Creeper wants to fly the skies in an air ship, but first she needs to earn a place on a crew. When she overhears conspirators plotting to unleash the Black God’s Drums, she might have found the leverage she needs… if she can save her city from the natural disaster about to overtake it.
I didn’t read a lot of novellas in 2018, but The Black God’s Drums caught my eye early with its striking cover art. I wanted to know who this determined young woman was; her face was arresting, overcoming my usual hesitation about steampunk stories. Add in a suggestion of orisha in an alternate New Orleans and it was a pitch I couldn’t resist.
I’m delighted to say it lives up to its promise, delivering a swashbuckling, god-haunted tale of a New Orleans street urchin and a one-legged lesbian airship captain facing off against white supremacists (honestly, it was Christmas come early. And yes, it has taken me a while to get round to writing this review).
You know from the opening lines that this isn’t the world we know: in this New Orleans, Dutch engineers built enormous iron walls – les Grands Murs – to keep storm surges out of the city. Now the airships dock on them, and in a few evocative sentences we get a vision of a vibrant, diverse, independent city perched between land and sea.
New Orleans is neutral territory, freed by a slave uprising at the start of the Civil War and kept independent by the watchful intervention of the British, the French and the Haitians. The hints of what lies beyond its walls are equally captivating. Haiti and the Caribbean Free Isles, self-emancipated and kept free by the threat of mutual divine destruction. Russian(!) Kalifornia. The war-torn States, no longer United. These are not the Americas we know, for all the familiarity of the small-minded white men determined to turn back the clock and re-enslave the black population.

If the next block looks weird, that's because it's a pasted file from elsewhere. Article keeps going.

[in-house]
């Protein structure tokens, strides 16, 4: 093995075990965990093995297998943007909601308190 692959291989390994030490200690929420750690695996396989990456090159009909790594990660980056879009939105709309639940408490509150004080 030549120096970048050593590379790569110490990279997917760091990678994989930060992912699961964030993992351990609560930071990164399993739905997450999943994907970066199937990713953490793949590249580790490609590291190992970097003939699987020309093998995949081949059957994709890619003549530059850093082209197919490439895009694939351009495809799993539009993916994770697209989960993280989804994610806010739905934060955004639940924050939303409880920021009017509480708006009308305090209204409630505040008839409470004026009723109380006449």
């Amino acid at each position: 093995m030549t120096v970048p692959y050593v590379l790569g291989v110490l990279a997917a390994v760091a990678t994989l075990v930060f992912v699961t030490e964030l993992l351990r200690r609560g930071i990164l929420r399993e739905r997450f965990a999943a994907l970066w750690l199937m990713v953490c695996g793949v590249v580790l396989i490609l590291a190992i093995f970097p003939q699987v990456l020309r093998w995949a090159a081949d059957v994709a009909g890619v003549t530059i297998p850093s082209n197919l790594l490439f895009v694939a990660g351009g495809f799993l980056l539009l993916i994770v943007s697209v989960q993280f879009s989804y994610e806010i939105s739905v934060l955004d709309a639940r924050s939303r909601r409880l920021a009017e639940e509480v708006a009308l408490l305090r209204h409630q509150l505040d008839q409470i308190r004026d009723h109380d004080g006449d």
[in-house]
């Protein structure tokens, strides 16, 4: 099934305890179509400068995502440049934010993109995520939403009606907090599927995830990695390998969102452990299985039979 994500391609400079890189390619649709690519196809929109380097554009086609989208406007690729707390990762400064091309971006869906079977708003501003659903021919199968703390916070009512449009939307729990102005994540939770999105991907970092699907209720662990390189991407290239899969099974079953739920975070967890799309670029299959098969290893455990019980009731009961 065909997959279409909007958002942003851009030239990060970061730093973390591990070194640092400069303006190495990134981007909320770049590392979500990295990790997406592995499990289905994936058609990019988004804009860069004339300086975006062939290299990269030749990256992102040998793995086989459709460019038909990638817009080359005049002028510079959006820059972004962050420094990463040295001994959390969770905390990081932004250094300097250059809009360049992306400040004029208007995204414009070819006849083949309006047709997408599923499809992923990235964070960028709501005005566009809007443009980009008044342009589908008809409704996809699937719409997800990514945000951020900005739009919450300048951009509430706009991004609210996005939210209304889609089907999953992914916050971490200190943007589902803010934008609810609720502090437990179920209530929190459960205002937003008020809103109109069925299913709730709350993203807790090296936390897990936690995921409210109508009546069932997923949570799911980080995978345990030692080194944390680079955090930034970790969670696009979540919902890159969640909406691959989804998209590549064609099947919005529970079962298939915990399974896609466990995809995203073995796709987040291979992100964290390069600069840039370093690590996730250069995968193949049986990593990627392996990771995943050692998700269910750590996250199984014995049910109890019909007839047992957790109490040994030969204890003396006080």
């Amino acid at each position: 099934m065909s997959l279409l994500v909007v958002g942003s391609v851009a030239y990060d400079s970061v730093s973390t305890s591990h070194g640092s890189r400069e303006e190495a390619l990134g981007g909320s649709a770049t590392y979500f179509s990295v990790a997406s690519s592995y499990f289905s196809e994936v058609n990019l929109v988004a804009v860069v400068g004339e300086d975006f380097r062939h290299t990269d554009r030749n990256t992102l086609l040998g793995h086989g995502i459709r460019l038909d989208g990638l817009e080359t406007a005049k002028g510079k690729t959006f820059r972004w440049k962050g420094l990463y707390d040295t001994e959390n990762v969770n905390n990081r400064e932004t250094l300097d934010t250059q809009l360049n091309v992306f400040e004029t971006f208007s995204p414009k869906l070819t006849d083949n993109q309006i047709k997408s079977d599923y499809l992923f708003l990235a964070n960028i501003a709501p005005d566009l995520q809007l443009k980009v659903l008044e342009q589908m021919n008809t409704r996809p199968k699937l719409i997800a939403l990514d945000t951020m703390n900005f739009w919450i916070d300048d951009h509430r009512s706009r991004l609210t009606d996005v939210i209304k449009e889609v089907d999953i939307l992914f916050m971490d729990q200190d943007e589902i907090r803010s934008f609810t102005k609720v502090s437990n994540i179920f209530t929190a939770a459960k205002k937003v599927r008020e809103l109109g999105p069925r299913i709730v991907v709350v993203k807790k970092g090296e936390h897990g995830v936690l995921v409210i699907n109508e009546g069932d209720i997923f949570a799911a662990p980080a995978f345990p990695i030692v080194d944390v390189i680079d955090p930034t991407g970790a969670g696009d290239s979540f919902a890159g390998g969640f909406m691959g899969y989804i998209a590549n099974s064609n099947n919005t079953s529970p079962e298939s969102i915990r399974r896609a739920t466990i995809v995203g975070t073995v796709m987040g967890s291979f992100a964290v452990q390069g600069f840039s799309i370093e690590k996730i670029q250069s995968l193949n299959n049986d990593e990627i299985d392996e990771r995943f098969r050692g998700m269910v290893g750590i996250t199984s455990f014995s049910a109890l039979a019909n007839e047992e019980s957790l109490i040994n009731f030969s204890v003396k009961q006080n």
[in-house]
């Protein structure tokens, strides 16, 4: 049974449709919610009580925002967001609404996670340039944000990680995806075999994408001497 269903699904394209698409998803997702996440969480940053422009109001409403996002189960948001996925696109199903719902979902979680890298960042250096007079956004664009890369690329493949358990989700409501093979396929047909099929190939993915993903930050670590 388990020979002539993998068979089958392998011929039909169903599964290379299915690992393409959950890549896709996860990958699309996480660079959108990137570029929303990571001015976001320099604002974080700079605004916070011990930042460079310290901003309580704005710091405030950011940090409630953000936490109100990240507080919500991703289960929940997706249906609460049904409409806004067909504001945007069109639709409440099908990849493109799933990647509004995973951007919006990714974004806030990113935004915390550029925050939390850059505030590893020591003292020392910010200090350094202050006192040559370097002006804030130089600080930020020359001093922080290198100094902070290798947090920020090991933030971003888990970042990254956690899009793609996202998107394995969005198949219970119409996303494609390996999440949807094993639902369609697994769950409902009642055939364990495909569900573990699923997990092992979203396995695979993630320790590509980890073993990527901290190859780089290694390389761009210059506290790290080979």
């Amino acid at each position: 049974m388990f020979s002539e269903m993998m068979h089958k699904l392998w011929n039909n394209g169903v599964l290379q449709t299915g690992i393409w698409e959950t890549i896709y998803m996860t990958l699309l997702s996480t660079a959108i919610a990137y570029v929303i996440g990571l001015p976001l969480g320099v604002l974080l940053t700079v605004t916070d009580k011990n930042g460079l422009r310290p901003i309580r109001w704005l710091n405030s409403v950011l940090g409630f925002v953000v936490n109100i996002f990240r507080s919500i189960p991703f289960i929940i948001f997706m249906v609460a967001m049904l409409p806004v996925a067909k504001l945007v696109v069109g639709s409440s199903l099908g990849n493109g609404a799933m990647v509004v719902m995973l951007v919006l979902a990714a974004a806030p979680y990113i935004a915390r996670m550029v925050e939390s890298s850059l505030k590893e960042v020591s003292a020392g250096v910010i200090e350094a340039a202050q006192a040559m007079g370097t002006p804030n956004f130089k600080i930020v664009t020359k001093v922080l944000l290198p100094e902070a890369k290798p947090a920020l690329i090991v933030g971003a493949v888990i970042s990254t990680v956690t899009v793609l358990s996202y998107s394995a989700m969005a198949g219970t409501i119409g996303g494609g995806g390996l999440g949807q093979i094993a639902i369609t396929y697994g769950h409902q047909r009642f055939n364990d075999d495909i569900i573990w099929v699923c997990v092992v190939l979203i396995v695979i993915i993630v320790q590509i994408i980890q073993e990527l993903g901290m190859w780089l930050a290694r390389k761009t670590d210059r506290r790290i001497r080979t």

In New Orleans, you can’t survive on just dreams
Creeper is a young woman chosen from birth by the storm goddess Oya. This has its advantages – clearing streets with rainy gusts when she needs it – but comes with unsought visions and distracting urges. Uneducated, light-fingered, she dreams of sailing off on an airship one day. And now – finally – she has information to trade that might win her a place aboard: a Haitian scientist is being blackmailed into selling a devastating technology to the Confederacy.
I enjoyed the way the story took its time from there, first introducing its characters, then shading in their background and building up its world before unleashing the full horror of its plot. The pacing was spot on – pausing briefly to expand world and characters, then pushing ahead with a set piece scene that made what we’d learned relevant and propelled the narrative forward. Taken together, it felt like more than the sum of its parts, a tasty slice of adventure.
The gods are woven into the fabric of the everyday from the beginning, riding their chosen and taking a direct hand in proceedings when they see fit. They’re not protagonists in their own right, but they’re powerfully implied characters with traits and foibles all their own. The pantheon is as important as the politics they’re drawn into, and I loved it.
And for once I got a steampunk world I actually enjoyed. The towering iron walls along the shores. The half-drowned city of the dead beyond them. The scuttling six-legged mudbug driven by the police (no steam carriages here; just clanking insectile conveyances!). The flickering shadows of gaslit streets and the many factions they conceal. The technologically-minded obeah nuns. The skin-crawlingly awful drapeto gas, used by the Confederacy to keep their slaves forcibly docile (…yes, that gave me the absolute horrors). I loved the way little details layered up into a complex cityscape I longed to explore.
Along the way we get wry asides on ignorant generalisations and hints of the many differences hiding in the background (air punch for General Tubman). We also get a high octane finale where everyone rescues everyone else, much to my absolute delight – and where we are reminded that, like Shango’s Drums, a goddess’s favour is a double-edged sword.
It makes for a rousing story: complete in itself, but oh, I want to see more of this world.